How to build a strong advisory team and who to invite to your startup leadership table

Published On: February 25, 2021Categories: Teams

Founder: Kathleen Craig, CEO
Company: HT Mobile Apps (HTMA)
Stage: Preparing for Series A
Date Founded: 2015
Headcount: 11
Industry: FinTech

Being aware and thoughtful about how you build your leadership table is a key component to your startup. Below I have compiled great advice I received from other founders along the way that would have helped me avoid many common mistakes when determining where I spent my time and who I brought along the journey.

Early Advisors

When you get your ‘big idea’ for your startup and begin preparing to launch your company it is tempting to bring anyone who gives you a bit of encouragement or advice to your table. You may start to meet with them regularly for coffee or a quick zoom, and eventually you may even be tempted to ask them to formerly ‘advise’ your new startup. Be careful and thoughtful before doing this. Advisors are great, and they can be extremely beneficial in the early days. However, offering stock or options as incentives for advisors too early and too often can dilute the company before you need to. Many ‘advisors’ can start really strong or be helpful for a call or two, but in order for someone to have shares of the company, be sure that they will be along for a good portion of the journey and can continue to bring value as you scale. Early stage advisory boards can be extremely beneficial when done right. Rather than just ‘collecting’ individuals who get excited by your idea, try to thoughtfully assemble an advisory board. There are some great tips and information on advisory boards in a post by Josiah Humphrey here.

Early Investors

Early money is key if you plan to have an externally funded or venture backed company. Those first few checks written by folks who believe in you and want to join you on the ride are exciting. However, be careful to not over promise to these early investors. Typically they are going to be less experienced investors, in the friends and family category. As such they can be very time consuming with questions along the way or asking for more of your time than their investment really should grant them. Be clear up front about the risks and the vision for the company and ensure they understand while you are grateful for their capital there will be larger investors at some point, and the amount of information shared with them will change and grow as the company does.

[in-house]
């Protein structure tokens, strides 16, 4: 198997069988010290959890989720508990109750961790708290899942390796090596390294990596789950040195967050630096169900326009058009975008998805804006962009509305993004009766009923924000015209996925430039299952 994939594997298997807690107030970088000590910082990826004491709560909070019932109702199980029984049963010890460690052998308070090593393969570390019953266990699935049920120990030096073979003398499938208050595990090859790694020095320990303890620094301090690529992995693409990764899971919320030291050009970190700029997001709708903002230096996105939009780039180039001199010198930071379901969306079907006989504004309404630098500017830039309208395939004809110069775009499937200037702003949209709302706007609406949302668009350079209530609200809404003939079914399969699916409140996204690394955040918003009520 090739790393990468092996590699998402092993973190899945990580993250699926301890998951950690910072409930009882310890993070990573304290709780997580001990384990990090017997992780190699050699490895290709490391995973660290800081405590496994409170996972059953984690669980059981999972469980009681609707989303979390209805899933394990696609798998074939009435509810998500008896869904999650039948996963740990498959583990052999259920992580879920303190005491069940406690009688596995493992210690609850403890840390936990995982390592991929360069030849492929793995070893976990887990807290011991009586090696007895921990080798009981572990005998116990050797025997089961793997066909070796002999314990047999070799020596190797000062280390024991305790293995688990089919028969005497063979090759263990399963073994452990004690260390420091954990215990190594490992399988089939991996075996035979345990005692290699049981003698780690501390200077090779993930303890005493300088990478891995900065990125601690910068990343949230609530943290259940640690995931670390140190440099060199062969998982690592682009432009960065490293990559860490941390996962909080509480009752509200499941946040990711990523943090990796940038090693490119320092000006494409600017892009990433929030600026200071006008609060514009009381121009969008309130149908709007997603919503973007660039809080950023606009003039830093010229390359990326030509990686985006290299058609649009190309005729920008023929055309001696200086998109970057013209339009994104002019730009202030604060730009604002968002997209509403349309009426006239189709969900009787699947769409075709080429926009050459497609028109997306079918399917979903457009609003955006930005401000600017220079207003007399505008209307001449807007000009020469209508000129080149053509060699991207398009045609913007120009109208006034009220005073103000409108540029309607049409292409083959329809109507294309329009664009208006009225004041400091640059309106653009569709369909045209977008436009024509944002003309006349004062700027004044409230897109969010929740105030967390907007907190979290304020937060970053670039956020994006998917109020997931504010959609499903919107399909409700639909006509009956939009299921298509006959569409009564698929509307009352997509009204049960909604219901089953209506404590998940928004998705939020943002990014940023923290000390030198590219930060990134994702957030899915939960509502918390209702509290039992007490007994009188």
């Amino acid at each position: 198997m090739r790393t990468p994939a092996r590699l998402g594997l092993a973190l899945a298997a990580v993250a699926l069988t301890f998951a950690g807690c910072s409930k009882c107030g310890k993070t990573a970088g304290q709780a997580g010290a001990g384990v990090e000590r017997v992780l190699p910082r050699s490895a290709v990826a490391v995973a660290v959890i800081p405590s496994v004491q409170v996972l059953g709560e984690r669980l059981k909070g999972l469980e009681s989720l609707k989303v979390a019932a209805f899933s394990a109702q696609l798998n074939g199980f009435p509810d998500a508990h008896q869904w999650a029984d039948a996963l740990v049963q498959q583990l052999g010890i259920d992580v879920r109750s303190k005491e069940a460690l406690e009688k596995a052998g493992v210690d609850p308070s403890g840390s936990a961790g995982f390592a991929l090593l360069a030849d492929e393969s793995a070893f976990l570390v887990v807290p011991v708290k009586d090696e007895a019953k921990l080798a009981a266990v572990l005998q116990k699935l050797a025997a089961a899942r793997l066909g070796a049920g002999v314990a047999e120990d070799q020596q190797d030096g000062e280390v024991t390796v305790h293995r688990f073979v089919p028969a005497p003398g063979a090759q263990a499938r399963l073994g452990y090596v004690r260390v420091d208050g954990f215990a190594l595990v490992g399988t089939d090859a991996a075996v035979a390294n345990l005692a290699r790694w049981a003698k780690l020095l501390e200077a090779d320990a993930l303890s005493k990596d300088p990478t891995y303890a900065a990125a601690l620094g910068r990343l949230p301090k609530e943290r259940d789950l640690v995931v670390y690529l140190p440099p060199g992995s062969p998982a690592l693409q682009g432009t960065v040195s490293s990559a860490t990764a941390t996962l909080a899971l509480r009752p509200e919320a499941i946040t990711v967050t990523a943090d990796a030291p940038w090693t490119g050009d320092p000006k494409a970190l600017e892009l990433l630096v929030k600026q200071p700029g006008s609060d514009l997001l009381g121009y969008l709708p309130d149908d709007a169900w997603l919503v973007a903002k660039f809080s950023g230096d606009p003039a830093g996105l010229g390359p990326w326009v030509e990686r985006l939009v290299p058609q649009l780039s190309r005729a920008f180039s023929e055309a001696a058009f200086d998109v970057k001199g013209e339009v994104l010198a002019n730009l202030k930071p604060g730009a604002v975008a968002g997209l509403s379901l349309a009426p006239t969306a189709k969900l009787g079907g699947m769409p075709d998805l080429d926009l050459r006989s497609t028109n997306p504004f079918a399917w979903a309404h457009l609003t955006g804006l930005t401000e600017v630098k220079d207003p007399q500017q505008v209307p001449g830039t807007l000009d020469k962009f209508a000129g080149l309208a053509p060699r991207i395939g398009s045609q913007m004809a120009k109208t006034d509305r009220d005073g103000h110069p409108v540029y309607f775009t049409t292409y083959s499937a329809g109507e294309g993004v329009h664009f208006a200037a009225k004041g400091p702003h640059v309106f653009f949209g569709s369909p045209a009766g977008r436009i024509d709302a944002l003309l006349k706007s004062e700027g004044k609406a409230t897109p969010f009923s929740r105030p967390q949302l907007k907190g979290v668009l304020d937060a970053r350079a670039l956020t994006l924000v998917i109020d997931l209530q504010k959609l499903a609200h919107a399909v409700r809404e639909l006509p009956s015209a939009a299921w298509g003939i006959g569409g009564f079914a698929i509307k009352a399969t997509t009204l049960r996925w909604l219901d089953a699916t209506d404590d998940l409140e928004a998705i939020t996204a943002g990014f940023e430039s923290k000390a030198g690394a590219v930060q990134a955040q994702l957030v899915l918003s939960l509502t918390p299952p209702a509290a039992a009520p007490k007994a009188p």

Early Board Members

Today, HTMA is preparing for our Series A round. As we are still in that seed stage, our board of directors is made up of current investors. We do not compensate our board but view their participation in the board as part of protecting and growing their investment by growing HTMA. Our board is composed of individuals with various investment and industry knowledge and those that can help the company get through obstacles or even if they cannot help, they can connect us with key folks who can.

Growth Stage Board of Directors

As we prepare for our next stage of growth, we are thinking about our board of directors changing again. The folks who lead an A round will most likely want at least one seat if not more depending on our round. The other individuals we will be looking for are industry experts and ‘big name’ board members or advisors who add significant credibility to the company and can help open doors and sit at the table with us for larger industry conversations.

Do not be afraid to change your table, make adjustments and evolve as the needs of the company change and scale.

For further tips and thought starters as you create your board of directors check out this TechCrunch article by Samer Hamedeh.

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